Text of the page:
Education is now a tremendously high profile public issue in the United States unlike in Canada. Since the election of President Barak Obama in November 2008, the new administration has made education reform a top priority, recasting the discredited NCLB into the “Race to the Top” initiative, fuelled by $4.35 billion in federal stimulus spending. In a bold move to win bi-partisan support, Obama’s education secretary Arne Duncan has introduced a new “turnaround schools” policy, embraced “charter schools,” renewed the commitment to high-stakes testing, established a “We Are Teachers” mentoring program, and proposed that teacher salaries be based upon merit, tied to student test results.
The American education debate has become volatile, driven largely by an almost relentless drive to close the gap in international test results or to reverse the cycle of decline. Leading education authorities like Andy Smarick, a senior fellow at the Thomas B. Fordham Institute, are urging the current “Education President” to go even further. In a highly influential Winter 2010 feature essay for Harvard University’s Education Next magazine, Smarick claims that “U-Turn” policies based upon “turnarounds” have so far utterly failed to “drastically improve America’s troubled urban school systems.” “When conscientiously applied strategies fail to improve America’s lowest performing schools, we need to close them” and to begin anew with “fresh start” schools.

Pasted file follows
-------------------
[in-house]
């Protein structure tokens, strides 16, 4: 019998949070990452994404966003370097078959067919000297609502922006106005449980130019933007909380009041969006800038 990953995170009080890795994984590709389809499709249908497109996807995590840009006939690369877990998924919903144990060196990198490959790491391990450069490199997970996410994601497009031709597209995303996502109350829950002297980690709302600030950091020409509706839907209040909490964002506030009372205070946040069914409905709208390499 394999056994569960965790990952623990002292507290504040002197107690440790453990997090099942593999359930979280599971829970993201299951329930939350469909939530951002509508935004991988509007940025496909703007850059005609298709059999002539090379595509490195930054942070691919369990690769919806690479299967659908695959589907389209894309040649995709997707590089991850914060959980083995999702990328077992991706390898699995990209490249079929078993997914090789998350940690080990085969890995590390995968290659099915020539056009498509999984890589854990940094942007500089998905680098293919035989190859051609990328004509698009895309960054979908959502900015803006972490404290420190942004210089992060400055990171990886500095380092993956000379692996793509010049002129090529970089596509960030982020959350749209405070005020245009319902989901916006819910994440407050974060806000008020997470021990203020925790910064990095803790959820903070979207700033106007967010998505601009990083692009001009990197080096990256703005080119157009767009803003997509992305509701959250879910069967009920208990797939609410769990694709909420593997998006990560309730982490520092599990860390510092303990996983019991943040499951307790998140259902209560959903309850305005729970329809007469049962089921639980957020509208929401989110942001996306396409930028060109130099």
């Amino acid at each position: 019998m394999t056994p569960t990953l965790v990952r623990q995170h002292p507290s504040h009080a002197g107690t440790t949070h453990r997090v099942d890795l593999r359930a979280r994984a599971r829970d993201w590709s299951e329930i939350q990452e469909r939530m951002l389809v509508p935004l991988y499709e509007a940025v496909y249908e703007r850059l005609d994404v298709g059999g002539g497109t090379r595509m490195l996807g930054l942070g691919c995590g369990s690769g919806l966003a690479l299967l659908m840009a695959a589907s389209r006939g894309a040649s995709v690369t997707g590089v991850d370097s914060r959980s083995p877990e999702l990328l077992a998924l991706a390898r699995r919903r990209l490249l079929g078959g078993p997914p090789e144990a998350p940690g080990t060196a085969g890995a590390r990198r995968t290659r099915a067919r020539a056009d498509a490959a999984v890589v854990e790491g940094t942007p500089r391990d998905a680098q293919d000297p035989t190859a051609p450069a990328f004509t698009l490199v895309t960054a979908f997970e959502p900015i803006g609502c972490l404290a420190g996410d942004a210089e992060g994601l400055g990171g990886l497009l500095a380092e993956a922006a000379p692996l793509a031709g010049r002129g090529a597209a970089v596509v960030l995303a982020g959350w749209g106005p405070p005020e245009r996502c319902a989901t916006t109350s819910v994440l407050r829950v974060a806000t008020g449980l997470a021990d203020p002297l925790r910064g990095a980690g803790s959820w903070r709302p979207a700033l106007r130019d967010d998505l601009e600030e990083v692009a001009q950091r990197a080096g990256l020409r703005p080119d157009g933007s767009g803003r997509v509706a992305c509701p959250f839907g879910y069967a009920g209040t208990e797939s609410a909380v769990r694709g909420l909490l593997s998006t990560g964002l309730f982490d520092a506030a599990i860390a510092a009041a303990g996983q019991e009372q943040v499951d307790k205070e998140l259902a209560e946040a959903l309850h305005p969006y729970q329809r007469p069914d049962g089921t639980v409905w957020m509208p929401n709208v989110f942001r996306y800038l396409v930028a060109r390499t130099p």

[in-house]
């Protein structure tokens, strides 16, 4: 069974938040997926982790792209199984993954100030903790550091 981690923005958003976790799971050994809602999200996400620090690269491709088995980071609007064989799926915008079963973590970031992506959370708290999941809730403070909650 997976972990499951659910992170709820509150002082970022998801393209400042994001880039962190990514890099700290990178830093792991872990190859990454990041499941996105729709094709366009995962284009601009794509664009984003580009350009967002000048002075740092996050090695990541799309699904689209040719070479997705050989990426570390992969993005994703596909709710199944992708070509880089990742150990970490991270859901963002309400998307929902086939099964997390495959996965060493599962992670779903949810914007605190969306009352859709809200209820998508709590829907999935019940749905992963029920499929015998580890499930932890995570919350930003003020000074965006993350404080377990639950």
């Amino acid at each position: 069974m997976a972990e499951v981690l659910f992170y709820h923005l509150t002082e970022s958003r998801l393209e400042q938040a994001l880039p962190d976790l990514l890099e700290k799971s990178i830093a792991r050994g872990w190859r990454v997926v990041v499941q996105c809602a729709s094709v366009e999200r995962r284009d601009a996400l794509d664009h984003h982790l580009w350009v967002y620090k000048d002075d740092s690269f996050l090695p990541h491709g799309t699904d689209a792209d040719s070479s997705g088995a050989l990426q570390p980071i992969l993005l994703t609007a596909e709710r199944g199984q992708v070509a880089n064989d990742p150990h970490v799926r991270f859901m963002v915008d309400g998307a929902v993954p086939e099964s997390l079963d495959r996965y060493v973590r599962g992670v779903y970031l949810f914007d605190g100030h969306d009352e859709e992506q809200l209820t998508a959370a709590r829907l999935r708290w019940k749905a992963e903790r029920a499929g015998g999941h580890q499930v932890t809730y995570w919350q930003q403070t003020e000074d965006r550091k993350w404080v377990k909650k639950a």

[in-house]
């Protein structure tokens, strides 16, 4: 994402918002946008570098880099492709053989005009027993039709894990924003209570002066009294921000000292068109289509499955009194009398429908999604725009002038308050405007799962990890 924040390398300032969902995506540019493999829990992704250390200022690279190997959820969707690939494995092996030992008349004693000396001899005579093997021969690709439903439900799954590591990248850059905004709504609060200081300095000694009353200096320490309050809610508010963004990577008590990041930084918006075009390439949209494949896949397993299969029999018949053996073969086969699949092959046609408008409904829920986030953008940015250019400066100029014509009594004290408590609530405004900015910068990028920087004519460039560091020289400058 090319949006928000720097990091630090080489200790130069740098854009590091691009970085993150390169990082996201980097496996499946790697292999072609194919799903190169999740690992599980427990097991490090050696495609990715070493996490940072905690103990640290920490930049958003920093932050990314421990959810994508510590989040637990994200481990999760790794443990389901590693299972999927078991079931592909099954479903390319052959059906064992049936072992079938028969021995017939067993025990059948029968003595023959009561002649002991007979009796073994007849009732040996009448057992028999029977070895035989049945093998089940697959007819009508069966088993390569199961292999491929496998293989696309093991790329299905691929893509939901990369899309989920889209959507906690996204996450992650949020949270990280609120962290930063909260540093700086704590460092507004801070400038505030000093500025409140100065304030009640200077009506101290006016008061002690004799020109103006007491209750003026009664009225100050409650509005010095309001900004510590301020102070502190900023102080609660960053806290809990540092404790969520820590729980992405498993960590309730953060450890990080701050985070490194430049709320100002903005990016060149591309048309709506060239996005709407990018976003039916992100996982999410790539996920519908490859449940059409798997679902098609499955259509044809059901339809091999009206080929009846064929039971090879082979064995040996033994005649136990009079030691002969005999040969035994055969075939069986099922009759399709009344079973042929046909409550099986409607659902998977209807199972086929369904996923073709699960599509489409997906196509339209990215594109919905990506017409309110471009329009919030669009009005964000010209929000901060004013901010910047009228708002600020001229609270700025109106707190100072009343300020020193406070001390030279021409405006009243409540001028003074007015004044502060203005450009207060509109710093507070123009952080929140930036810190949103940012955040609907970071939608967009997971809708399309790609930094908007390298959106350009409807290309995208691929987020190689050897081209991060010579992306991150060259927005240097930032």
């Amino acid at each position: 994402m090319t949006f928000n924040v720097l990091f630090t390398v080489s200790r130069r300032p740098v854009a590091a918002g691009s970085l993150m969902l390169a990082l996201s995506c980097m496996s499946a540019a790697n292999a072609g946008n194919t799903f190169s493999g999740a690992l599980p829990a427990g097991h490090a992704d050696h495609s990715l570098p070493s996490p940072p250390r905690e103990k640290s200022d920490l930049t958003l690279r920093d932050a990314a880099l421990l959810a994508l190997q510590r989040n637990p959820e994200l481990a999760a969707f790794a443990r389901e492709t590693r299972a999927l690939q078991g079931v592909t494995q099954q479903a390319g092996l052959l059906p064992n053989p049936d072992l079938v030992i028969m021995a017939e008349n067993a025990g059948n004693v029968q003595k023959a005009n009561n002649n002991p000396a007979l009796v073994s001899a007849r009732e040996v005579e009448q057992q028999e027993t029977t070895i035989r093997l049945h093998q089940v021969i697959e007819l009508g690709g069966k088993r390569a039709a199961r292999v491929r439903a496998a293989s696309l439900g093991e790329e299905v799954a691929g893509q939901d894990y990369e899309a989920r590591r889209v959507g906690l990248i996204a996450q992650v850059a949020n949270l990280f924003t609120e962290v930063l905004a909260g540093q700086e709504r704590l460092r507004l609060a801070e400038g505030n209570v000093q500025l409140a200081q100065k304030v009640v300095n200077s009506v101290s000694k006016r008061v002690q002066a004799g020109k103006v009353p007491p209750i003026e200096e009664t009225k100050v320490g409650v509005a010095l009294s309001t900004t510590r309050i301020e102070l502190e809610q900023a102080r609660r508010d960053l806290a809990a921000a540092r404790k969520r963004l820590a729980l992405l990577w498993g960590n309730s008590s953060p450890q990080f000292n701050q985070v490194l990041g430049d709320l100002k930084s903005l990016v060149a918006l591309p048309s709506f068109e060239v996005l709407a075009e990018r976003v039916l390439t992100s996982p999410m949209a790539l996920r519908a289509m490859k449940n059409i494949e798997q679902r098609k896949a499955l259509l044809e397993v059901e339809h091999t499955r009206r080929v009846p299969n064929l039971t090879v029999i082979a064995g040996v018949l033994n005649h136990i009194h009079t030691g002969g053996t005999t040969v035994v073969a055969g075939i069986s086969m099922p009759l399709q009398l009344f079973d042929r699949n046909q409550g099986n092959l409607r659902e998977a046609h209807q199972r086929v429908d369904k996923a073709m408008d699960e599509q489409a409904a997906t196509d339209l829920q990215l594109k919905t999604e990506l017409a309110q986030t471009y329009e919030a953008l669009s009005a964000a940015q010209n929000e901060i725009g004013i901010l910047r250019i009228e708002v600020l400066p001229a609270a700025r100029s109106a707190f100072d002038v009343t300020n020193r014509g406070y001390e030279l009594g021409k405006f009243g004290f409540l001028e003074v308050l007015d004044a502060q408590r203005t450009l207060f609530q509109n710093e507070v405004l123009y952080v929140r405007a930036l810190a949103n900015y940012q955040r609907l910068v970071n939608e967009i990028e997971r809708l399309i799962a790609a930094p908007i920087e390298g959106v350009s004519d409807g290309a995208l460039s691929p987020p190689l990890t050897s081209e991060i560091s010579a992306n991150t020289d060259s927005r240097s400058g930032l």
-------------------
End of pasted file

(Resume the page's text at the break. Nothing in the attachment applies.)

The U.S.“School Wars” now have a new front. Well-known New York University professor and author, Diane Ravitch, has joined the fray, co-founding “Common Core” in staunch opposition to the “21st century skills” curriculum and the current testing mania, claiming that such reforms threaten to destroy the teaching of “core knowledge essential to critical thinking.” Her new book, The Death and Life of the Great American School System (2010), has hit like a bombshell. The current obsession with testing and chartering, she charges, is not producing higher standards and may well imperil the system.
Why is Canadian education, by comparison, like “sleepy hollow”? Surveying the scene, Atlantic Canada remains a sea of relative tranquility with the odd cove of ripply waters. Public concern about the state of education still runs high, judging from recent Nik Nanos opinion polls (September 2009) placing the issue (at 7%) third in importance and ahead of the environment, and even higher among the 18 to 34 age group. Yet education in Canada is the preserve of the provinces and that may explain why, as a public issue, it lurks in the shadows. Perhaps that’s just as well. Now, it’s your turn.